B.B. King’s, NYC
March, 4, 2018
By Ray Chelstowski
B.B. King’s in Times Square is like any music club in America. Some acts pack the house; other bookings just barely cover the electric bill for the night. So I guess I wasn’t really prepared for what I was about to witness on a cold Sunday evening in March, a night that by any measure would tend to be a little light for BB’s. Boy, was I wrong!
Last night, guitar virtuoso Eric Johnson took the stage with his former bandmates from the Electromagnets, Kyle Brock and Tommy Taylor to commemorate the anniversary of Ah Via Musicom, Johnson’s early ’90s opus. To say that the room was packed would be an understatement! It was shoulder to shoulder; with almost all in attendance caught in a trance, mesmerized by the continued brilliance of his guitar play. Breaks in the set list were met with the kind of applause found more in finer jazz halls than in blues joints. The hoots and hollers that you find in raucous rock shows were only sprinkled here and there. This group was there to study a master.
The performance was divided into two acts. The first tapped into some brilliant covers, most notably “The Night Before” from the album Help. And an acoustic rendition of Led Zeppelin’s “Black Mountainside” that fellow guitarist Joe Nardulli appropriately called “heavily spiced!” They sat among some fantastic samples from his cannon. Each proved that age has taken nothing away from his speed, precision and creativity. Johnson moved through sonic transitions with ease and even his vocals didn’t appear to have lost much steam.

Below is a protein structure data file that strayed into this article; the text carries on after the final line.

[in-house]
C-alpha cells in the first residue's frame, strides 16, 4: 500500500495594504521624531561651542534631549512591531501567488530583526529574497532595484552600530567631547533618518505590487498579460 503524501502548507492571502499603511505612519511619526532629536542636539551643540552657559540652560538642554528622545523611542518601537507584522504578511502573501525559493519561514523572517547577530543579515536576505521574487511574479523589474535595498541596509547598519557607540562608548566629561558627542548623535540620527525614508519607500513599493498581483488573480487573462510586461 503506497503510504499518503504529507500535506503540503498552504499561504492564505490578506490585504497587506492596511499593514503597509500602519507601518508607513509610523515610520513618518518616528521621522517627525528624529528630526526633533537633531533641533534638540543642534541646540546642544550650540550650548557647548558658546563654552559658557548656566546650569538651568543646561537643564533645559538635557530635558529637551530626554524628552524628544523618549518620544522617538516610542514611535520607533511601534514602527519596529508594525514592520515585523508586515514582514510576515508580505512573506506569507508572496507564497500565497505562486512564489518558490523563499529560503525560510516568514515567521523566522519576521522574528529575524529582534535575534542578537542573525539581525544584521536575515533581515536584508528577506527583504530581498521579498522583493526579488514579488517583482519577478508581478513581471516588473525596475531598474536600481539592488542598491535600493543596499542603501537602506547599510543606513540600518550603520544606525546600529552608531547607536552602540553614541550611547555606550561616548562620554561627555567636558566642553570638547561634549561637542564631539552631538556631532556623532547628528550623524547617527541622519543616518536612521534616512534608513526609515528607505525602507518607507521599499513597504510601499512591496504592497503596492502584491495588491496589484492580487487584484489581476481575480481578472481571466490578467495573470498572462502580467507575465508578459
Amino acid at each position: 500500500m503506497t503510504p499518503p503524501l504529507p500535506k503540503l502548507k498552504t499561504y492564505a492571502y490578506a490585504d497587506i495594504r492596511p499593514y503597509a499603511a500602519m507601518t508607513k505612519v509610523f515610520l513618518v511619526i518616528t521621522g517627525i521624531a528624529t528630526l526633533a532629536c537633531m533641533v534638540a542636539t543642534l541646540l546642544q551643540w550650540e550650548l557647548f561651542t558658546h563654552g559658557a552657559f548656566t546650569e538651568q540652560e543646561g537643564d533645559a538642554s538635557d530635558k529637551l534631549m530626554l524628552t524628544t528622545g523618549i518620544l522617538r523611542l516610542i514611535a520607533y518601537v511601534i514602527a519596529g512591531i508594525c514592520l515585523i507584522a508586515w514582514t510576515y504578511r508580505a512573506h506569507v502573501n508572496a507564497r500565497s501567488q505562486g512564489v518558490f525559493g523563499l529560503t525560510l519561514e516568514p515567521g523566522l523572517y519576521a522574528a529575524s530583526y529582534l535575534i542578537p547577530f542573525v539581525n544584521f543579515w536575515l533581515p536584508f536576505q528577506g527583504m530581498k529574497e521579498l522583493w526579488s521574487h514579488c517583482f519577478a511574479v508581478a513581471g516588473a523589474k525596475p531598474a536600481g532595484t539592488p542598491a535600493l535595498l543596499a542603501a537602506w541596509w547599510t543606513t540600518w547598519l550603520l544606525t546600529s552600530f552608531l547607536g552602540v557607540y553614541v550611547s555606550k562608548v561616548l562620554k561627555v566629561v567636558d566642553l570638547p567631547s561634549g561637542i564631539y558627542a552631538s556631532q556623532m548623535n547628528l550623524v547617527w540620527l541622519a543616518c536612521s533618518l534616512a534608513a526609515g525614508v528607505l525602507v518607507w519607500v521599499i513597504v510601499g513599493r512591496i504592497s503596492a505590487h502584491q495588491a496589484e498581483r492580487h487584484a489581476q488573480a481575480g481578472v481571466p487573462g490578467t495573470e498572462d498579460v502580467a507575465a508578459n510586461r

His band mates, Kyle and Tommy let little go in terms of the limelight. Tommy Taylor in particular played with a ferociousness that only gained heat as the night went on. His play was both thunderous and exacting. As a trio the band delivered controlled rock rages that soared along in almost a hypnotic manner.
The second set was a run through of Ah Via Musicom, with a standout performance of “Desert Rose” — one that added even more rock muscle than can be found in the studio take.
As an encore, Johnson turned to “Zap” from his 1986 release Tones. Show opener Arielle joined him on stage as did New York City based guitarist Oz Noy. It was a fitting close to an evening where the limits of electric guitar were properly tested. For the better part of the night, Johnson played his signature Fender Strat. A rare appearance by a Telecaster offered up a change of pace. But it was the evening long absence of his F hole that may be the only disappointment worth noting. The deeper, broader based sound of the F Hole would have offered up a unique take on Ah Via Musicom. There’s always time for that. Last night, Eric John put on a clinic staying true to the tools that made Ah Via Musicom the classic that it remains. For those who braved the NYC cold on a Sunday night in March, there was no better way to celebrate its milestone.